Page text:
Koji Nishigaki could be what the doctor ordered for NEC Corp., Japan's ailing high-tech titan. Four days after taking over as president last March, the tough-talking Nishigaki warned employees in an inaugural speech that they should brace for change. And here it comes. In June, Nishigaki struck a deal with Hitachi Ltd. President Etsuhiko Shoyama--the first of its kind between Japanese rivals--to consolidate their money-losing memory-chip operations. He is now set to merge or spin off other unprofitable or ancillary operations. "There will be many types of deals," says the 61-year-old executive. "We are approaching companies and being approached ourselves."
Even a year ago, such talk would have been tantamount to treason in Corporate Japan. But recession, declining profits, and global competition have taken their toll on Japan's electronics giants, including Hitachi and Toshiba Corp. These companies, the bluest of blue chips in Japan, long abided by a simple business model: Grow by diversifying and protect hobbling operations instead of shedding them. Now, that strategy is clearly being tossed aside.
NET DREAMS. Nowhere is this more evident than at NEC, the second-largest chipmaker worldwide, behind Intel, and Japan's No. 2 computer manufacturer after Fujitsu Ltd. After it posted its worst loss ever of $1.3 billion, on sales of $39 billion, in the year to Mar. 31, NEC's board dumped the leadership and appointed Nishigaki as the first nonengineer to run the company. It then announced plans to slash 15,000 jobs worldwide--10% of its workforce--in the next three years.
Now, the ambitious Nishigaki plans to eliminate unprofitable businesses and concentrate on those tied to the Internet. Among the first to go were an equipment-leasing operation called NEC Home Electronics Lease and Nihon Denki Seiki, a precision-machinery maker. When it comes to new investments, Nishigaki says returns and cash flow will come before such traditional considerations as employment and the corporate family. The chip deal with Hitachi is part of the new realism. Although NEC managers were in talks with Hitachi, it wasn't until Nishigaki stepped in that NEC agreed to co-develop dynamic random-access memories (DRAMs). NEC's chip operations lost almost $300 million last year--more than half of that in DRAMs.
Overall, Nishigaki wants to pare NEC down to the core areas of computers, semiconductors, and telecommunications according to whether they contribute to NEC's future Internet business. On July 5, for instance, NEC and Hewlett-Packard Co. agreed to develop a next-generation Internet network for Japan. "NEC will concentrate only on the Internet-related areas of its three main businesses and spin off unrelated or distant operations," explains Nishigaki, a former soccer star at the University of Tokyo, where he majored in economics.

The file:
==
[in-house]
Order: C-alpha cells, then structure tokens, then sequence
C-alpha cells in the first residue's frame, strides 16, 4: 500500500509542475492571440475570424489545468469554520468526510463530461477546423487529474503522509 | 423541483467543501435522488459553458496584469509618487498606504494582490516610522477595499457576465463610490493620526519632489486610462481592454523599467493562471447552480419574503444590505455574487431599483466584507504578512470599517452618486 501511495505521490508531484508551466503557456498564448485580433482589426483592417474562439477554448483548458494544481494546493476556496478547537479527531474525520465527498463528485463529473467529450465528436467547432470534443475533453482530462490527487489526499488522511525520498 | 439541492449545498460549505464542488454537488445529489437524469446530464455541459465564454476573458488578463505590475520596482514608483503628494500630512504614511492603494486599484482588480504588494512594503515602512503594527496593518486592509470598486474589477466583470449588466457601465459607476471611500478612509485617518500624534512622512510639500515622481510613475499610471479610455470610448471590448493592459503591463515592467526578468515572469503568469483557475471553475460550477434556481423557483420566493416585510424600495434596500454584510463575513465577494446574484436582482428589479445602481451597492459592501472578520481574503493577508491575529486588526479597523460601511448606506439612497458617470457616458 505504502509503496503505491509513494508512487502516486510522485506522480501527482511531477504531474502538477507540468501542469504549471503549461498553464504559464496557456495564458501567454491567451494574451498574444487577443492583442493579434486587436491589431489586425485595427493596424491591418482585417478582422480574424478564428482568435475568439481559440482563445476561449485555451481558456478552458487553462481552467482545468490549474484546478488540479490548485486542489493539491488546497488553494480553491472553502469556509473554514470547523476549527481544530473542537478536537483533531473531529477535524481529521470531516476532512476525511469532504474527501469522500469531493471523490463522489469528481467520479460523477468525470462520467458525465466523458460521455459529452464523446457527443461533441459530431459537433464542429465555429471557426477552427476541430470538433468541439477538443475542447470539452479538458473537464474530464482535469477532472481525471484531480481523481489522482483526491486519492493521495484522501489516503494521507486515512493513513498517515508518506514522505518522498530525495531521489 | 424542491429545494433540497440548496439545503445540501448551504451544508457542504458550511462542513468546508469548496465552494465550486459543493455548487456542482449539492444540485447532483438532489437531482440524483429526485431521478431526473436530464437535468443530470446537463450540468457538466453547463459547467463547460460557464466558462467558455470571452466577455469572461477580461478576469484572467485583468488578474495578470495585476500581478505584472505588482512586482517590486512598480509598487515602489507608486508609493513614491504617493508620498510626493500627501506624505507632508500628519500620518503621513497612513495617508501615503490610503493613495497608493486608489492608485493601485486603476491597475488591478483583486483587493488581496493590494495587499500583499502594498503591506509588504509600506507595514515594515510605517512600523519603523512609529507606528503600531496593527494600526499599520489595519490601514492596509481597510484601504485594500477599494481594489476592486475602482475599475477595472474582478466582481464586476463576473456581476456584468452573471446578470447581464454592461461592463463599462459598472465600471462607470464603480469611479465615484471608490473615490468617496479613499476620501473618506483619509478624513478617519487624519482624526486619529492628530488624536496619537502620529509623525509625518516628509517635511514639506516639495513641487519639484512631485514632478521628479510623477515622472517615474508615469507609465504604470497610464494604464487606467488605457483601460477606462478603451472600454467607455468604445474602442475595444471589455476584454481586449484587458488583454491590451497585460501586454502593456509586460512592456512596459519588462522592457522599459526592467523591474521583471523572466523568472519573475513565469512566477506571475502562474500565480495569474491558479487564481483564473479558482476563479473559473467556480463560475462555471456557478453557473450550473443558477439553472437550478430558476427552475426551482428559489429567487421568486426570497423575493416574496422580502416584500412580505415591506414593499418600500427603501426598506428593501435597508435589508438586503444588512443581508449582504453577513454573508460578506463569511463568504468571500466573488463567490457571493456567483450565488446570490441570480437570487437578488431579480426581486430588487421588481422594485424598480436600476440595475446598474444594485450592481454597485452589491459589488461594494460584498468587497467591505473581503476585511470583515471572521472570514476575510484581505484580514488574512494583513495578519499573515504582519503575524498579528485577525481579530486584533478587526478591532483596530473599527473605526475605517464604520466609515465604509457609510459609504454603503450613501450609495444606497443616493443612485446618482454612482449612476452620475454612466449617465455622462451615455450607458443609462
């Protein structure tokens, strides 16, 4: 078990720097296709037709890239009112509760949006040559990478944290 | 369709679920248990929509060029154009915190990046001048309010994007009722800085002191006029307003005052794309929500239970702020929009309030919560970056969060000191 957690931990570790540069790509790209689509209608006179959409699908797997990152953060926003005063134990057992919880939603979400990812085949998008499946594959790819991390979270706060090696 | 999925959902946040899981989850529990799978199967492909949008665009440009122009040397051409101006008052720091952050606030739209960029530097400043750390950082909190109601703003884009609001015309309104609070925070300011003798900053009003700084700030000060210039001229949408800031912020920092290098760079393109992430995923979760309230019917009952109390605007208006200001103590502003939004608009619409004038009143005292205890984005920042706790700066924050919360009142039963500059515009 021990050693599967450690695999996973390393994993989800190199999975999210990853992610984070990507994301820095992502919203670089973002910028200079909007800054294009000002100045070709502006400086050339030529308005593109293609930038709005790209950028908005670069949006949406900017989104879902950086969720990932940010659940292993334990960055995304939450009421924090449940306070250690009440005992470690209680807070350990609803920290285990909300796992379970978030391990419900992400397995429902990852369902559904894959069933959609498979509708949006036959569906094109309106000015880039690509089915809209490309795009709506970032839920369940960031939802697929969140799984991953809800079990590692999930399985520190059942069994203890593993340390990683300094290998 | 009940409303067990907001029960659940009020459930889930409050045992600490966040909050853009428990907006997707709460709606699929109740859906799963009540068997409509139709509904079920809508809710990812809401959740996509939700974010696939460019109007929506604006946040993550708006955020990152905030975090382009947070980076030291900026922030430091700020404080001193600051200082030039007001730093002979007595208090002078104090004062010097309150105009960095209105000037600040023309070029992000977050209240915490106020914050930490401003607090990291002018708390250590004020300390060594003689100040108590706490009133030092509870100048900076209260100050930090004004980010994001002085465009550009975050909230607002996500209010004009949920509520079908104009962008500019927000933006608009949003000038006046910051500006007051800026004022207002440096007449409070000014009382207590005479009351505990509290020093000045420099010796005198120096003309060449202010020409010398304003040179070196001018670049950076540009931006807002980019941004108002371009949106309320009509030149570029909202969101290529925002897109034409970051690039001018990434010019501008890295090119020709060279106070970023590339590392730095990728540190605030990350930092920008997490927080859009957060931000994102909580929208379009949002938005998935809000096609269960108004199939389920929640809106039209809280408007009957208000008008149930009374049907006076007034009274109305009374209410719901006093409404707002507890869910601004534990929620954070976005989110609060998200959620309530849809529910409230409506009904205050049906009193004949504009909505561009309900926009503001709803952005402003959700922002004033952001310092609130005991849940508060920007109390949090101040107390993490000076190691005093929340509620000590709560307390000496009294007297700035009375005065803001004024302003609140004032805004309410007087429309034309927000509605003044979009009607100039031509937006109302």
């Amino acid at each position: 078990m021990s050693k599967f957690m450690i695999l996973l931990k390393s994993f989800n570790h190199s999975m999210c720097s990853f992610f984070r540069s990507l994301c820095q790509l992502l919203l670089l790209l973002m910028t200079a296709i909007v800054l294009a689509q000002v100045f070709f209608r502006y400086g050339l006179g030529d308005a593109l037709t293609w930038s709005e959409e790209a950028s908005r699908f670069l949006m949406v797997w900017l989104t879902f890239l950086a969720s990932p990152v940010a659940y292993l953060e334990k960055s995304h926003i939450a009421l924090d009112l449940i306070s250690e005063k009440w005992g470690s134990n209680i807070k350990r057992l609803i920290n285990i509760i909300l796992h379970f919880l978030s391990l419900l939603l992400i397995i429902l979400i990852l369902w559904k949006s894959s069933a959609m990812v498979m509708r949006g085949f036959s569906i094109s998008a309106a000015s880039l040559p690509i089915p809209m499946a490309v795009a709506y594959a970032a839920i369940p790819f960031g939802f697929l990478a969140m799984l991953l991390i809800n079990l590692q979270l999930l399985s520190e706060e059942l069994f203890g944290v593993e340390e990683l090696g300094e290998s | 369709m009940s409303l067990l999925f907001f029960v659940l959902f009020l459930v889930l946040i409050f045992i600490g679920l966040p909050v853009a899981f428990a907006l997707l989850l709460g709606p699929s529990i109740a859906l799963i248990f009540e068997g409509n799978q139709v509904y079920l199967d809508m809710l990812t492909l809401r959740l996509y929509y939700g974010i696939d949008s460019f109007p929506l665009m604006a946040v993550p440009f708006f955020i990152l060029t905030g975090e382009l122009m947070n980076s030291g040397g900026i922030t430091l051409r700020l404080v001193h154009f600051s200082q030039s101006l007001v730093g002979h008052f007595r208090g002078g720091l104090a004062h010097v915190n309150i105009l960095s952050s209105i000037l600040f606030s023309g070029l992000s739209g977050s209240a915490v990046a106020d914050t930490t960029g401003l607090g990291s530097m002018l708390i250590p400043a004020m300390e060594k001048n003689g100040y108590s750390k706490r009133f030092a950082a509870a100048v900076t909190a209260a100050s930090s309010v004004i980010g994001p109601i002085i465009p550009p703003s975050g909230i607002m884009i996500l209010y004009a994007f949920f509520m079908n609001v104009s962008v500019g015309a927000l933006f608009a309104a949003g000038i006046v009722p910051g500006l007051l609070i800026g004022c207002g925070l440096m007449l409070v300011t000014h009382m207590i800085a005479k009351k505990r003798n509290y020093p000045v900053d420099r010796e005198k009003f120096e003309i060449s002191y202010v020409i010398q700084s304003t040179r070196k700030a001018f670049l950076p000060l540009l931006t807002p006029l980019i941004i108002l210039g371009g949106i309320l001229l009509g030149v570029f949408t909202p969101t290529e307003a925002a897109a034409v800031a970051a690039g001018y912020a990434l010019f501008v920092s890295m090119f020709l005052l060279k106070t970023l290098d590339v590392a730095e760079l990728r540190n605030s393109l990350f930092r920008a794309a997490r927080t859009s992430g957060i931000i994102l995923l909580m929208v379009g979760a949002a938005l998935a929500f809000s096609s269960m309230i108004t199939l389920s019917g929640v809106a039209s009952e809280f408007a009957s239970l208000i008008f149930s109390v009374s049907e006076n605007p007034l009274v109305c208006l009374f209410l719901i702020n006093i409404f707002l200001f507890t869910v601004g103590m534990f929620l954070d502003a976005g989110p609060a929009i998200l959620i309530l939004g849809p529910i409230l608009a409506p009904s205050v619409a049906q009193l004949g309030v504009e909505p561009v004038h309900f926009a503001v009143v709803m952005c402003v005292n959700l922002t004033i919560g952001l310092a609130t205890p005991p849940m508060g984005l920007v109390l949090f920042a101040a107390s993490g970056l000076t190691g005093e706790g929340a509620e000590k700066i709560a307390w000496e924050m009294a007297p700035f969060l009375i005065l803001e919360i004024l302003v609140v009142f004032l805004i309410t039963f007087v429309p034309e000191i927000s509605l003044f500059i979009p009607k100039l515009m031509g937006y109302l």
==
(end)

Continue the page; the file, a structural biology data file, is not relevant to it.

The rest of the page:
In September, he will unveil plans to streamline the bureaucracy and board to speed the sluggish decision-making process. NEC will also loosen its group structure to give divisions more independence. Nishigaki's target: pretax profits of $2.5 billion on sales of $50 billion by 2002.
Can Nishigaki pull it off? A lot will depend on whether he can consolidate control in an organization where decisions are based on a consensus that takes months to establish. Nishigaki has a firm grip on the computer division, which he has managed and where he helped build up a systems-integration business. He also appears to have the upper hand in the semiconductor unit. But he has yet to crack the elite telecom division, where most past presidents had their start. "Nishigaki isn't in full control yet," says Yoshiharu Izumi, director of research at Warburg Dillon Read. "He needs to be before NEC can compete globally."
MONEY PITS. Nishigaki is also under pressure from investors to undo NEC's past blunders--including an overall investment of nearly $1.6 billion in computer manufacturer Packard Bell NEC. Over the past year alone, NEC covered $670 million of the U.S. unit's losses. Another trouble spot is China, where expensive chip operations have yielded little return. Nishigaki has already withdrawn from an Internet infrastructure project, a joint venture with the Beijing government, that would have cost NEC $300 million in startup and operating costs.
This fiscal year will be crucial for Nishigaki as he strives to revive a relic of Japan's traditional industrial economy. There is an array of forces against him--not least the tradition and inertia that weigh upon all of Corporate Japan. But Nishigaki represents a new breed of manager, and he just might pull it off.